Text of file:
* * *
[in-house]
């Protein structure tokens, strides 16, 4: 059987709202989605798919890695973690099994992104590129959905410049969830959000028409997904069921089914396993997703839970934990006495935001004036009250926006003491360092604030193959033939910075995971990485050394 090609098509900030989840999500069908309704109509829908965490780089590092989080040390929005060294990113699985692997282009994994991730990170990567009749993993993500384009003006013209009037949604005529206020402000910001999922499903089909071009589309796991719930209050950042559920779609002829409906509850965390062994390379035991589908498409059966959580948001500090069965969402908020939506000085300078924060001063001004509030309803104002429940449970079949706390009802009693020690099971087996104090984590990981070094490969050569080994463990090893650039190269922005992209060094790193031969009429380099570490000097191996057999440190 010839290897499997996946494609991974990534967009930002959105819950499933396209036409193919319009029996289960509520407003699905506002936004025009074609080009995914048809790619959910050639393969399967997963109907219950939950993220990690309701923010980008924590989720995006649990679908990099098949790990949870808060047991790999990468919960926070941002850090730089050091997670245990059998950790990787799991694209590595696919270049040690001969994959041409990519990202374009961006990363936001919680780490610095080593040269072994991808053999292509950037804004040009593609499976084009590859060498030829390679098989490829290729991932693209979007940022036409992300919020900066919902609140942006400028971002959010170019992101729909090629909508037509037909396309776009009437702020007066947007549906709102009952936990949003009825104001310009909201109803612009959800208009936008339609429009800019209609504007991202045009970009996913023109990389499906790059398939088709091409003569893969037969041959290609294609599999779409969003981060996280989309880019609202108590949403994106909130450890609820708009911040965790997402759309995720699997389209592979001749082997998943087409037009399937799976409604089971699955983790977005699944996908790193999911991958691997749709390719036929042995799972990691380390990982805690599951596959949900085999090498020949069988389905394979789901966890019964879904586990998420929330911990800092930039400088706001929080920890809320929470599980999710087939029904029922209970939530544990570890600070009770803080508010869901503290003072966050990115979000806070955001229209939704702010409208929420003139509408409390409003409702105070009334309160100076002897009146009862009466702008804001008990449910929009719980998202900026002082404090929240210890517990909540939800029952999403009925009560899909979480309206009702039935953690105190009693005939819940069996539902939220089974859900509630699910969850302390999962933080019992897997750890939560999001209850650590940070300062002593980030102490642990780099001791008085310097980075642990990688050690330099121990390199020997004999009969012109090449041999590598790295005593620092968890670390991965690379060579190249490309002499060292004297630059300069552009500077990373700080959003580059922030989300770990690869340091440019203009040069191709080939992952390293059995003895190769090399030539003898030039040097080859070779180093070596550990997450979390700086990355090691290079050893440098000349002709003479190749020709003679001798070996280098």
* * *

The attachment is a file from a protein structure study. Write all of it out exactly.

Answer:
[in-house]
């Protein structure tokens, strides 16, 4: 059987709202989605798919890695973690099994992104590129959905410049969830959000028409997904069921089914396993997703839970934990006495935001004036009250926006003491360092604030193959033939910075995971990485050394 090609098509900030989840999500069908309704109509829908965490780089590092989080040390929005060294990113699985692997282009994994991730990170990567009749993993993500384009003006013209009037949604005529206020402000910001999922499903089909071009589309796991719930209050950042559920779609002829409906509850965390062994390379035991589908498409059966959580948001500090069965969402908020939506000085300078924060001063001004509030309803104002429940449970079949706390009802009693020690099971087996104090984590990981070094490969050569080994463990090893650039190269922005992209060094790193031969009429380099570490000097191996057999440190 010839290897499997996946494609991974990534967009930002959105819950499933396209036409193919319009029996289960509520407003699905506002936004025009074609080009995914048809790619959910050639393969399967997963109907219950939950993220990690309701923010980008924590989720995006649990679908990099098949790990949870808060047991790999990468919960926070941002850090730089050091997670245990059998950790990787799991694209590595696919270049040690001969994959041409990519990202374009961006990363936001919680780490610095080593040269072994991808053999292509950037804004040009593609499976084009590859060498030829390679098989490829290729991932693209979007940022036409992300919020900066919902609140942006400028971002959010170019992101729909090629909508037509037909396309776009009437702020007066947007549906709102009952936990949003009825104001310009909201109803612009959800208009936008339609429009800019209609504007991202045009970009996913023109990389499906790059398939088709091409003569893969037969041959290609294609599999779409969003981060996280989309880019609202108590949403994106909130450890609820708009911040965790997402759309995720699997389209592979001749082997998943087409037009399937799976409604089971699955983790977005699944996908790193999911991958691997749709390719036929042995799972990691380390990982805690599951596959949900085999090498020949069988389905394979789901966890019964879904586990998420929330911990800092930039400088706001929080920890809320929470599980999710087939029904029922209970939530544990570890600070009770803080508010869901503290003072966050990115979000806070955001229209939704702010409208929420003139509408409390409003409702105070009334309160100076002897009146009862009466702008804001008990449910929009719980998202900026002082404090929240210890517990909540939800029952999403009925009560899909979480309206009702039935953690105190009693005939819940069996539902939220089974859900509630699910969850302390999962933080019992897997750890939560999001209850650590940070300062002593980030102490642990780099001791008085310097980075642990990688050690330099121990390199020997004999009969012109090449041999590598790295005593620092968890670390991965690379060579190249490309002499060292004297630059300069552009500077990373700080959003580059922030989300770990690869340091440019203009040069191709080939992952390293059995003895190769090399030539003898030039040097080859070779180093070596550990997450979390700086990355090691290079050893440098000349002709003479190749020709003679001798070996280098």